Benjamin de Rothschild inherited the Château Clarke wine estate purchased by his father in 1973. He renovated the fermentation room[25] and hired the oenologist Michel Rolland in 1998 to perfect the Château's vines and supervise the family's new vineyard ventures in South Africa and Argentina.[26][27]

In 1997, Benjamin de Rothschild initiated a joint venture with Anton Rupert to create the Rupert & Rothschild Vignerons vineyards in South Africa.[28] He gathered wine enthusiasts (including Laurent Dassault) to create the wine estate Le Clos de los Siete in Argentina's Uco Valley, producer of the Flechas de los Andes wine.[29] In 2003, he acquired the Château des Laurets vineyards in Bordeaux.[30] In 2005, he launched Champagne Barons de Rothschild with Baron Éric de Rothschild and Baroness Philippine de Rothschild.[31] In 2009, he launched a joint venture with the Spanish winery Vega Sicilia.[32] In 2012, he acquired 26 hectares (64 acres) of vines in the Marlborough Region of New Zealand to produce the Rimapere wine.[33] Benjamin de Rothschild was the largest stakeholder in the Château Lafite Rothschild wine estate.[34]

The baron and his wife were the owners of La Ferme des 30 Arpents in the countryside outside of Paris, which produces brie de Meaux appellation d'origine contrôlée.[35]

Personal life[edit]

On 23 January 1999, Benjamin de Rothschild married Ariane Langner. They had four daughters.[2] He had been a heroin user, once arrested for possession at an airport in England in 1996.[36][37] He was an avid car collector who bought Formula 1 Ferraris from the official racing team[2] (he was a member of the "F1 Clienti" program[38]) and also owned a Ferrari California.[39] He bought the engine of the Concorde and commissioned an artist to turn in into a work of art.[40]

His family wealth ranked 22nd on Challenges' 2019 list of French fortunes,[41] 43rd on Bilan's 2019 list of Swiss fortunes,[42] and 1349th on Forbes' 2019 list of world billionaires.[43] He was considered one of the richest members of the Rothschild family.[27] He was the owner of a hôtel particulier on rue de l'Élysée in Paris.[44]


On 15 January 2021, Benjamin de Rothschild suffered a heart attack and died at his home in Pregny-Chambésy, Switzerland. He was 57.[45][46] His wife Ariane de Rothschild became the sole manager of the family business.[47]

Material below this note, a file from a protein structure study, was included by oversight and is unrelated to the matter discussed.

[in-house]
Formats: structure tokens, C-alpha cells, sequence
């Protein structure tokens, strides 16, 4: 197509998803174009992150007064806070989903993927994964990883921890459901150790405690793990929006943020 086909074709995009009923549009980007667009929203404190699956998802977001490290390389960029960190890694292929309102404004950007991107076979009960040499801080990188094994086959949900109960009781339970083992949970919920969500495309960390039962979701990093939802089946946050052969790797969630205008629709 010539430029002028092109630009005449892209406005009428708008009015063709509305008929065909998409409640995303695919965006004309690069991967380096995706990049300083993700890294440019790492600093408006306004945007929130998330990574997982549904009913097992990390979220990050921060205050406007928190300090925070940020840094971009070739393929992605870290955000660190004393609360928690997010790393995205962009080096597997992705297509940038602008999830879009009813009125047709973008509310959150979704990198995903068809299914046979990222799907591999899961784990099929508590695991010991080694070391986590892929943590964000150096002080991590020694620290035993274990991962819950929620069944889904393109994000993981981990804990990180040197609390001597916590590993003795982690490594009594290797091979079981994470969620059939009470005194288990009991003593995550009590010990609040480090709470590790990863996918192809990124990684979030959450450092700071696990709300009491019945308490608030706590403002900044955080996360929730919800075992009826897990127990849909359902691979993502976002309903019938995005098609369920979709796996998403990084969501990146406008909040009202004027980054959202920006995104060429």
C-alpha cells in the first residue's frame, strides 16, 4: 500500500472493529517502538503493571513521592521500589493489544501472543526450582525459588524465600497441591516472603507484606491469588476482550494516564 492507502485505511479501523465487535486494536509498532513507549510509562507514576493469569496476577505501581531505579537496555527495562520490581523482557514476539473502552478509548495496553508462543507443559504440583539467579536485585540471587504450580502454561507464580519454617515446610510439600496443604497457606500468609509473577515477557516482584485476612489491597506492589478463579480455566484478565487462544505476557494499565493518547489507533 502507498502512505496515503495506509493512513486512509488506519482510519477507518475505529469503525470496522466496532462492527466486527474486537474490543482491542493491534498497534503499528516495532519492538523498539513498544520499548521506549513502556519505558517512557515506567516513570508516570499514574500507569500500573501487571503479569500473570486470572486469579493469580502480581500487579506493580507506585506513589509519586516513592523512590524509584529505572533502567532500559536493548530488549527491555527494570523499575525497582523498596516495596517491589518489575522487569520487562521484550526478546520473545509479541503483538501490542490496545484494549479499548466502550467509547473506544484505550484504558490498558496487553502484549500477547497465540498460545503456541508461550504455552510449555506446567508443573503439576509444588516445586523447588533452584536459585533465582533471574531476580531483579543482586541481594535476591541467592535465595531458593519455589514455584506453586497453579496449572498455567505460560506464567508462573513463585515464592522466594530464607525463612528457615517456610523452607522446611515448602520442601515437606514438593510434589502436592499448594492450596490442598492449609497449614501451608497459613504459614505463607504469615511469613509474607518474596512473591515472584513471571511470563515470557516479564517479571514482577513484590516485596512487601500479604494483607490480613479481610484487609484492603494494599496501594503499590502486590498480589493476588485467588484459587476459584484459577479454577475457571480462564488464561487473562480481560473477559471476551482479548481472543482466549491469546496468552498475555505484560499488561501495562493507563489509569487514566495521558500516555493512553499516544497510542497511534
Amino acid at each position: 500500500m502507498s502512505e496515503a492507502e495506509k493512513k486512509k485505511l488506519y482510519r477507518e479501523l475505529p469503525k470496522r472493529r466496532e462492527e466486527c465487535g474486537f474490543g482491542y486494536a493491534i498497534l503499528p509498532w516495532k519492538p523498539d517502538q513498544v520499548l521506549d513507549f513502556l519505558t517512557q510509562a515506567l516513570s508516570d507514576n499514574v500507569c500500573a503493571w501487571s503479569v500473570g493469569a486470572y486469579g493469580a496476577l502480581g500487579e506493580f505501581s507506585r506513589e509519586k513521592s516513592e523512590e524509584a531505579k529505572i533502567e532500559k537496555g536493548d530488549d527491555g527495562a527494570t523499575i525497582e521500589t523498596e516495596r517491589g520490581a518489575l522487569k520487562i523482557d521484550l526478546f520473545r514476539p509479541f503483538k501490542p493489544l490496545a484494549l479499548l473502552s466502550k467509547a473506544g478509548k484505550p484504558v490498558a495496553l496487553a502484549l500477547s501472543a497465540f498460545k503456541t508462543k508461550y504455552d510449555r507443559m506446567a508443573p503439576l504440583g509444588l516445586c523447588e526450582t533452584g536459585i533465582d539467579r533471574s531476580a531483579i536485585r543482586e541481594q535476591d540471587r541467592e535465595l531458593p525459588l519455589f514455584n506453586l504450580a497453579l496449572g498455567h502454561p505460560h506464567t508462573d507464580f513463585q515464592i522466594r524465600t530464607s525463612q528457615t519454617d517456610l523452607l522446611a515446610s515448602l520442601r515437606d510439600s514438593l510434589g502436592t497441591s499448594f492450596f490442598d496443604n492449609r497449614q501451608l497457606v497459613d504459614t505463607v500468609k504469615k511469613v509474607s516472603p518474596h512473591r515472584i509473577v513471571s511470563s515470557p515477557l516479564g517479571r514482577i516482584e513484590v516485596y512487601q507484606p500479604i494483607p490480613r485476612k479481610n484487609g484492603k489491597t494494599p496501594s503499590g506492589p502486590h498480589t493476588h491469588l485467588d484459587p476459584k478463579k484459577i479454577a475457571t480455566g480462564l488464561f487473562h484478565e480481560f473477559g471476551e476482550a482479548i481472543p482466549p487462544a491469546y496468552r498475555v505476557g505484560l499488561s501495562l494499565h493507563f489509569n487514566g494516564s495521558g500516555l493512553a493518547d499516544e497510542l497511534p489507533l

See also[edit]


  1. ^ Dawkins, David (19 January 2021). "Billionaire Benjamin De Rothschild, Heir To Storied Banking Fortune, Dies At 57". Forbes. Retrieved 13 September 2022.
  2. ^ a b c d e Eytan Avriel; Guy Rolnik (5 November 2010). "Family Values". Retrieved 6 March 2020.
  3. ^ "The Rothschild Genealogy". The Rothschild Archive. Retrieved 16 January 2021.
  4. ^ Telo, Laurent (16 April 2015). "Benjamin et David de Rothschild, cousins ennemis". Le Monde. Paris. Retrieved 16 January 2021. (in French)
  5. ^ Siegal, Tobias (16 January 2021). "Baron Benjamin de Rothschild dies at 57 after suffering heart attack". The Jerusalem Post. Retrieved 16 January 2021.
  6. ^ Hagerty, James R. (22 January 2021). "Benjamin de Rothschild Carried On a Banking Tradition in Europe". Wall Street Journal. ISSN 0099-9660. Retrieved 13 September 2022.
  7. ^ "Group Edmond de Rothschild". Retrieved 6 March 2020.
  8. ^ Prial, Frank J. (4 November 1997). "Baron Edmond de Rothschild, 71, French Financier, Dies". The New York Times. Retrieved 26 April 2010.
  9. ^ "Benjamin veut rajeunir la banque de son père, Edmond". (in French). 5 July 2002. Retrieved 6 March 2020.
  10. ^ Orna Raviv (18 November 1999). "Rothschilds Return". Retrieved 6 March 2020.
  11. ^ "CEO's Greeting". Retrieved 6 March 2020.
  12. ^ "Changement de nom et nouveau blason". (in French). 4 January 2010. Retrieved 6 March 2020.
  13. ^ Chad Bray (14 January 2015). "Edmond de Rothschild Group Names Chairman's Wife as C.E.O." Retrieved 6 March 2020.
  14. ^ "Edmond de Rothschild Heritage: an entrepreneurial laboratory, Edmond de Rothschild". 19 January 2017. Retrieved 6 March 2020.